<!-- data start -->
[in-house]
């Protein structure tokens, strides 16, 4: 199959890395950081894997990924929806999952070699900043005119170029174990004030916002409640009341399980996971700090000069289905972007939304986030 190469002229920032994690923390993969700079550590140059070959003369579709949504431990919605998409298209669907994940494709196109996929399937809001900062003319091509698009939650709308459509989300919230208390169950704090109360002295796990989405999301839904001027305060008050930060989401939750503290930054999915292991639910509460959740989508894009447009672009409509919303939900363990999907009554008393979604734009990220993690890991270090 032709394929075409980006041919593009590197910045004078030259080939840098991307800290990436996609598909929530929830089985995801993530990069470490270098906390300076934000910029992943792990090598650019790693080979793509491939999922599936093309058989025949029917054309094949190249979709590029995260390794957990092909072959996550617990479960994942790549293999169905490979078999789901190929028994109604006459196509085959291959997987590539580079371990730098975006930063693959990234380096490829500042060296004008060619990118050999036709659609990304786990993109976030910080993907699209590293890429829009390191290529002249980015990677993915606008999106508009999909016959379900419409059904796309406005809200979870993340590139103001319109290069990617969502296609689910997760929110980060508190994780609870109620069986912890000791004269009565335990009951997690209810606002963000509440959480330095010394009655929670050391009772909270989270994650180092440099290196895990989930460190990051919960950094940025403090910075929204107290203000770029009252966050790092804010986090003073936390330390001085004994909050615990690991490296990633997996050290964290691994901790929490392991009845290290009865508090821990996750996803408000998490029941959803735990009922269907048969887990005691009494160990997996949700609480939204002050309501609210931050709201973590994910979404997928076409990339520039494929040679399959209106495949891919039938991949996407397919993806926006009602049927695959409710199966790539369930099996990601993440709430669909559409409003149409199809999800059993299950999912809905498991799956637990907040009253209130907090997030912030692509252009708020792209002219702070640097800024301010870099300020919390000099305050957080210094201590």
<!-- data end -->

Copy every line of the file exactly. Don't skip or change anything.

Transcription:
[in-house]
């Protein structure tokens, strides 16, 4: 199959890395950081894997990924929806999952070699900043005119170029174990004030916002409640009341399980996971700090000069289905972007939304986030 190469002229920032994690923390993969700079550590140059070959003369579709949504431990919605998409298209669907994940494709196109996929399937809001900062003319091509698009939650709308459509989300919230208390169950704090109360002295796990989405999301839904001027305060008050930060989401939750503290930054999915292991639910509460959740989508894009447009672009409509919303939900363990999907009554008393979604734009990220993690890991270090 032709394929075409980006041919593009590197910045004078030259080939840098991307800290990436996609598909929530929830089985995801993530990069470490270098906390300076934000910029992943792990090598650019790693080979793509491939999922599936093309058989025949029917054309094949190249979709590029995260390794957990092909072959996550617990479960994942790549293999169905490979078999789901190929028994109604006459196509085959291959997987590539580079371990730098975006930063693959990234380096490829500042060296004008060619990118050999036709659609990304786990993109976030910080993907699209590293890429829009390191290529002249980015990677993915606008999106508009999909016959379900419409059904796309406005809200979870993340590139103001319109290069990617969502296609689910997760929110980060508190994780609870109620069986912890000791004269009565335990009951997690209810606002963000509440959480330095010394009655929670050391009772909270989270994650180092440099290196895990989930460190990051919960950094940025403090910075929204107290203000770029009252966050790092804010986090003073936390330390001085004994909050615990690991490296990633997996050290964290691994901790929490392991009845290290009865508090821990996750996803408000998490029941959803735990009922269907048969887990005691009494160990997996949700609480939204002050309501609210931050709201973590994910979404997928076409990339520039494929040679399959209106495949891919039938991949996407397919993806926006009602049927695959409710199966790539369930099996990601993440709430669909559409409003149409199809999800059993299950999912809905498991799956637990907040009253209130907090997030912030692509252009708020792209002219702070640097800024301010870099300020919390000099305050957080210094201590």